The stamens are numerous, fused at the base of the threads in three bunches.
The fruit is a three-capsule multi-seeded box.
The colour of the stems varies from greenish yellow to greyish green, sometimes pinkish purple; the leaves – from greyish-green to dark green; the petals – bright yellow or yellow, with black dots, clearly visible under a magnifying glass; the fruits – greenish brown. The smell is weak, peculiar. The taste is bitter, slightly astringent.
Milled raw materials
The pieces of stems, leaves (greyish-green), flowers (yellow) of various shapes and unripe fruits passing through a sieve with holes of 7 mm in diameter.
The smell is weak, peculiar. The taste is bitter, slightly astringent.
Impurities
Distinctive features of various types of St.-John’s-wort:
Common St.-John’s-wort L. Hypericum perforatum L. Is bare, 30-80 cm high, cylindrical with two ribs, oblong-ovate or elliptical, 1-3 cm long, bare, with numerous translucent dark and light receptacles, with rare black dots; the petals are golden yellow with black and light glands.
Spotted St.-John’s-wort – Hypericum maculatum (Crantz)(H. quadrangulum L.) is bare, 30-70 cm tall, tetrahedral, egg-shaped or elliptical, 0.5-3.5 cm long, bare, with diffuse transparent dots, paniculate, four-edged sepal, obtuse; the petals are golden yellow with black glands on the edge.
Siberian St.-John’s-wort – Hypericum elegans (Steph). Is bare, 20–80 cm tall, cylindrical with two ribs, ovate-lanceolate, cordate at base, 1.5–2.5 cm long, bare, with black dots wide, almost pyramidal whisk on top of teeth; the petals are light yellow, with black glands on the edge.
Mountain John’s-wort – L. Hypericummontanum is low-pubescent, 30-60 cm high, cylindrical Oblong-ovate, bare, 1.5-5 cm long, rare, short, oval broom of the sepal on the edge of black-iron-toothed; pale yellow petals.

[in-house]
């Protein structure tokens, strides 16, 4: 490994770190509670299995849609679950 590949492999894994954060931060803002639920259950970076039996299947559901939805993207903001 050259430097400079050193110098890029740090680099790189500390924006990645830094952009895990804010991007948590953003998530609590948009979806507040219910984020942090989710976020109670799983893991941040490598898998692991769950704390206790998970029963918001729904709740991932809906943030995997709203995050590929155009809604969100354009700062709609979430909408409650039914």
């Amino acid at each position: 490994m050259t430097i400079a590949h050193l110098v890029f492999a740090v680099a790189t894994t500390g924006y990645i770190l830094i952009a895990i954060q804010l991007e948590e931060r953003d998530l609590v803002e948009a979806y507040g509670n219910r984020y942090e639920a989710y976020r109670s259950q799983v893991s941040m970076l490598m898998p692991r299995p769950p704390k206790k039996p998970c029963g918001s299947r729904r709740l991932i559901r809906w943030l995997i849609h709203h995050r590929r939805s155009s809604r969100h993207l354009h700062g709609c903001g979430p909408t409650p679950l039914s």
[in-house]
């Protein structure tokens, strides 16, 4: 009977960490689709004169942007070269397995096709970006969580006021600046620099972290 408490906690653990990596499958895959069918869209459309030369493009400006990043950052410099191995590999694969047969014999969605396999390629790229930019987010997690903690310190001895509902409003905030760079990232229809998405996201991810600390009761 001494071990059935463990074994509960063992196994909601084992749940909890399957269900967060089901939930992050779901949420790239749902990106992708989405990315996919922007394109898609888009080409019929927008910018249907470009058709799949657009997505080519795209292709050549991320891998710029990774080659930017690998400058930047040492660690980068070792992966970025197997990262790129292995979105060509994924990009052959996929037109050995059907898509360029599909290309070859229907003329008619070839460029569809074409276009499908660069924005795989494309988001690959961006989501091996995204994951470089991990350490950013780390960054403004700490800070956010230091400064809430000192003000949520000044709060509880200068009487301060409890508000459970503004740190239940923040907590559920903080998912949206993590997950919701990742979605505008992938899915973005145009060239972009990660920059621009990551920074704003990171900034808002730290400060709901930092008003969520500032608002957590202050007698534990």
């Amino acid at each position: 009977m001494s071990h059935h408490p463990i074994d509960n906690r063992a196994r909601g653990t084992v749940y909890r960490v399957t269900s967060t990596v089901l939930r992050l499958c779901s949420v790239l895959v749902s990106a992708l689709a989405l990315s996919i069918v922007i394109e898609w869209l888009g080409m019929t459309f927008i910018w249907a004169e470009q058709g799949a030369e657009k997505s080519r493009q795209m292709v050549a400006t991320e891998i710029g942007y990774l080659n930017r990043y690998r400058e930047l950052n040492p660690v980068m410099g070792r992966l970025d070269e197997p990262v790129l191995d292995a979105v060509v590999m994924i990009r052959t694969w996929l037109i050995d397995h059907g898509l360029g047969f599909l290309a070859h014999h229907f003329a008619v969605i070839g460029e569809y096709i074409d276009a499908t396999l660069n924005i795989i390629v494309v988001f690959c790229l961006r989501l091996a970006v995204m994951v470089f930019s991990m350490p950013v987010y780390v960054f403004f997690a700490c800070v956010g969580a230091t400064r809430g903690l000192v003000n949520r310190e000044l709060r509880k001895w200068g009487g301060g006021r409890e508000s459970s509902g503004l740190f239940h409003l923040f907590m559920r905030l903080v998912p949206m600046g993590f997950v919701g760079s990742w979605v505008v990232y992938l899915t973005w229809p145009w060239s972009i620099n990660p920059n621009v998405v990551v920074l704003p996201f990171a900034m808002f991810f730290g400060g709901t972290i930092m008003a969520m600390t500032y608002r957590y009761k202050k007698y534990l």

Bent St.-John’s-wort – Hypericum hirsutum L. Is dense, 50-100 cm tall, cylindrical, egg-shaped or elliptical, short-stemmed, 1.5-5 cm long, densely pubescent, without receptacles; the petals are golden yellow.
Qualitative reactions
When a 2% alcohol solution of aluminum chloride is added to 50% alcohol extract from the herb of St.-John’s-wort, a greenish-yellow coloring (flavonoids) develops.

Properties and application

Saint-John’s-wort herb has versatile pharmacological properties.
The main pharmacological effect of Saint-John’s-wort –

  • antispasmodic action associated with the presence of flavonoids in the plant. This action is manifested in the smooth muscle elements of the stomach, intestines, biliary tract, blood vessels.

The Saint-John’s-wort preparations have:

  • astringent
  • anti-inflammatory and
  • antiseptic properties
  • have a stimulating effect on regenerative processes.

In recent years, a careful study of Saint-John’s-wort has revealed it

  • pronounced antidepressant effect. This action is due to the presence in its composition of hypericin and other components acting on the structure and function of the brain.

Saint-John’s-wort:

  • increases the adaptation of the psycho-emotional sphere under stress. Due to the photosensitizing effect of hypericin, St. John’s wort increases skin sensitivity to the action of light and ultraviolet rays, which is especially pronounced in albino animals.

When eating hay with large admixtures of Hypericum, animals show signs of poisoning.
Biologically active substances of St.-John’s-wort herb (a mixture of higher alcohols, carotenoids, tocopherols):

  • have anti-inflammatory effects.

A variety of biologically active substances in St.-John’s-wort causes a versatile use of its preparations.
The infusion and tincture of St.-John’s-wort herb is used as:

  • antispasmodic,
  • knitting
  • disinfectant and
  • anti-inflammatory preparations.

Water infusions of St.-John’s-wort is prescribed:

  • with gastritis,
  • in acute and chronic enteritis and colitis,
  • in biliary dyskinesia,
  • cholecystitis,
  • gallstone disease,
  • hepatitis,
  • flatulence.

St.-John’s-wort tincture is used to rinse when:

  • chronic tonsillitis,
  • angina,
  • gingivitis
  • stomatitis.

The St.-John’s-wort preparations are prescribed:

  • with depression of mild and moderate severity, including in a state of anxiety, fear, insomnia;
  • with asthenic syndrome.

With prolonged application of St.-John’s-wort preparations may occur:

  • dyspeptic symptoms
  • photosensitization (during treatment, ultraviolet radiation should be avoided).
  • Photosensitivity,
  • hypertension,
  • pregnancy and lactation,
  • idiosyncrasy.